Facebook updates the site with new features, product improvements, and bug fixes every work day. This can sometimes be a huge challenge, given that there are hundreds of engineers working on thousands of changes every week, and many of those changes immediately impact the over 800 million people using Facebook worldwide. But Chuck Rossi, who has worked in release engineering for over 20 years and started as Facebook’s very first release engineer in 2008, helps make it all happen. Read on to learn about the team behind the daily push and the tools and processes they built to make it possible.
Q: How did a daily push become part of Facebook’s engineering culture?
A: It’s something that grew out of the way Mark and the early engineers set things up—a very lightweight process that allows us to iterate quickly to get new features out. While there have certainly been some bumps, I’m very proud of the fact that we’ve built a system that supports so many changes on such a large scale.
Q: How do you keep things moving fast as the company grows?
A: When I came to Facebook in 2008, I was the only release engineer. Now that the company is so much bigger, my small team and I are focused on how we can maintain the culture and the tools that let us operate as quickly and efficiently as possible. Every day, we’re trying to answer the question, “How can we move faster?” This means expanding the role of release engineering, improving and expanding the test automation systems, and increasing push frequency.
We do these things because engineers build really quickly here. I don’t want my systems to be a bottleneck or a hindrance, but at the same time, I want to manage risk so that people using the site have the best experience possible. No one should have to deal with down time or silly bugs. To assess how risky changes might be at a very meta level, I can look at how big a diff is and how much discussion there has been around it. There are also stars that indicate an engineer’s push karma. Everyone is born with 4 stars, and you can only go down from there. People with low push karma have a higher bar to get into the daily push.
Q: How do you gear up for the daily push?
A: I have a secret weapon to battle the tough commuting conditions here in Silicon Valley, so I’m usually at work by 8:45 a.m. I use this time to get things organized, fight any fires with my infrastructure, or work on any open tasks I have. Some days I give two different onboarding classes for new engineers, which is something I enjoy. I think my onboarding sessions are critical because I really try to instill the company culture of being responsible for your changes from beginning to end. From the time they check their code into our source base until it’s out in front of their moms, our engineers understand that they’re the ones who need to make sure it works.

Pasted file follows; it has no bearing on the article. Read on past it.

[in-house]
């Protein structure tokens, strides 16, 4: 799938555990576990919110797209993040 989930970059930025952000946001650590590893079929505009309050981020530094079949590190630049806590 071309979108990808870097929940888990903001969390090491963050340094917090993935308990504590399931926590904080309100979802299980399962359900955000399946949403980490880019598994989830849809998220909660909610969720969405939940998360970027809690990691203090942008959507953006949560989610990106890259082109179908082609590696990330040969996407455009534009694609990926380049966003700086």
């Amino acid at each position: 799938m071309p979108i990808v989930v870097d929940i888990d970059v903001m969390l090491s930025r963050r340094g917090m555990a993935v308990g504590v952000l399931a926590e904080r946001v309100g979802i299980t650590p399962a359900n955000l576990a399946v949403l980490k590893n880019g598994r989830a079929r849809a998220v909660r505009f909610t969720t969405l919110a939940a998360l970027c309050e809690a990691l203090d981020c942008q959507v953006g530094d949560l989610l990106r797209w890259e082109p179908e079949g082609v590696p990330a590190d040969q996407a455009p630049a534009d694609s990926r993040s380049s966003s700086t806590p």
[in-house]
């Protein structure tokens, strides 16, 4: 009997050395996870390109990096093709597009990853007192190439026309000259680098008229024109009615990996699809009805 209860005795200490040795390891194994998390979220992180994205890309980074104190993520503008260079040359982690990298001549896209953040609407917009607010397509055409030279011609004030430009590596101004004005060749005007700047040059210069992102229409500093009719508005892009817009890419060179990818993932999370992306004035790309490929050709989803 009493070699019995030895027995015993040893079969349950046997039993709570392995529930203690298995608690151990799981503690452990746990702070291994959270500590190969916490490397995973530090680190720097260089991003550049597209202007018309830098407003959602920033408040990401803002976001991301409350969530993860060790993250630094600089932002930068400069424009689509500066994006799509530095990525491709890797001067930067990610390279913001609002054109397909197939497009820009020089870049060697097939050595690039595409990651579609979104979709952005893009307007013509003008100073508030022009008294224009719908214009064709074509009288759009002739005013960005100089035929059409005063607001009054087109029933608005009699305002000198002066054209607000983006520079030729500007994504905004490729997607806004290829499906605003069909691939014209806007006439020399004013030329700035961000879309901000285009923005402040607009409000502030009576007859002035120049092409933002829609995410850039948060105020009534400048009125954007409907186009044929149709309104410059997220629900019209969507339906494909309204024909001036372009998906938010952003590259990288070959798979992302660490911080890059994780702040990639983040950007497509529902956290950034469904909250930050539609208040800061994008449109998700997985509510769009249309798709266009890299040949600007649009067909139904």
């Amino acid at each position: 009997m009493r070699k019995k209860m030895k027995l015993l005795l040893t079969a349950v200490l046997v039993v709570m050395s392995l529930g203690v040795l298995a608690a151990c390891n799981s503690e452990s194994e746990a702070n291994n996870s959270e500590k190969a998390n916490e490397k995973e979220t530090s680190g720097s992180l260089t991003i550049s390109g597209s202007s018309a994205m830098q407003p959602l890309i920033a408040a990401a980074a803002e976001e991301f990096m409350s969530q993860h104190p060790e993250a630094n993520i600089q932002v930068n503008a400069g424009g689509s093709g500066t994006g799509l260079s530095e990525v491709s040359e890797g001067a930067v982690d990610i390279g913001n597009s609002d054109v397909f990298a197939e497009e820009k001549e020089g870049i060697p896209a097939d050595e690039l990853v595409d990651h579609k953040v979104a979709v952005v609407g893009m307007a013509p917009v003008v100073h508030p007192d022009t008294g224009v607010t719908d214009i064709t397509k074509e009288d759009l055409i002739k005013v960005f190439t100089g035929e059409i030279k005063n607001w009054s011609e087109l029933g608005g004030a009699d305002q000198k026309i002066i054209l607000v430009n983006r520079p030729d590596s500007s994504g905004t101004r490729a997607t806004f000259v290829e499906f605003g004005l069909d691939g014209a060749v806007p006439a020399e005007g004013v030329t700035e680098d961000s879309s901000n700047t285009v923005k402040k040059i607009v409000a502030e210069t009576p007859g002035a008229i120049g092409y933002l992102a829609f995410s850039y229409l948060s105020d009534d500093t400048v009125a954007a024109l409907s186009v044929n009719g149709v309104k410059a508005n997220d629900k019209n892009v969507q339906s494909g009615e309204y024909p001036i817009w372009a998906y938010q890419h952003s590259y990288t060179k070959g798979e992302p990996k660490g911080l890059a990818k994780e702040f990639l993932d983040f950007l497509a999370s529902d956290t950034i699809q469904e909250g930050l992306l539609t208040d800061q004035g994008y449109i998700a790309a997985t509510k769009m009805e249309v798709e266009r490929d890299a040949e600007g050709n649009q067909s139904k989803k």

Starting around 1 p.m., I switch over to “operations mode” and work with my team to get ready to launch the changes that are going out to facebook.com that day. This is the more stressful part of the job and really relies on my team’s judgement and past experience. We work to make sure that everyone who has changes going out is accounted for and is actively testing and supporting their changes. We look for anything that might introduce risk so we can pay more attention to those areas during the release. It’s like playing air traffic controller—a lot of things are in the air and trying to land at once. And they’re all important.
If everything looks good and our test dashboards and canary tests are green, we push the big red button and the entire facebook.com server fleet gets the new code delivered. Within 20 minutes, thousands and thousands of machines are up on new code with no visible impact to the people using the site.
Q: What about the dev process at Facebook lets you get stuff done?
A: I live and die by the developer and operations tools we’ve built here. We’ve been really aggressive about automating as much ofthe dev and deploy environments as possible. Because of that, I’m able to get significant changes out to facebook.com every day.
Q: Why do you come to work in the morning?
A: I can’t get over the impact that Facebook has had on the world. Since I’ve started here, I’ve taken the quality of people’s experiences on the site very personally. I want everyone to experience Facebook as a solid, reliable service. If something doesn’t go as planned, I document what happened and we do a postmortem to figure out how we got into that situation and how we’ll improve to make sure it doesn’t happen again. I’m also compelled by the impact I have as an engineer here, mainly knowing that on the other side of my ‘Enter’ key (on an old IBM keyboard my wife gave me for my birthday 14 years ago), there are thousands of machines and more than 845 million people who will be affected by the actions I take.
Q: What advice do you have for other engineers?
A: Ship early and ship often. But tell the releng team what you’re doing—we hate surprises.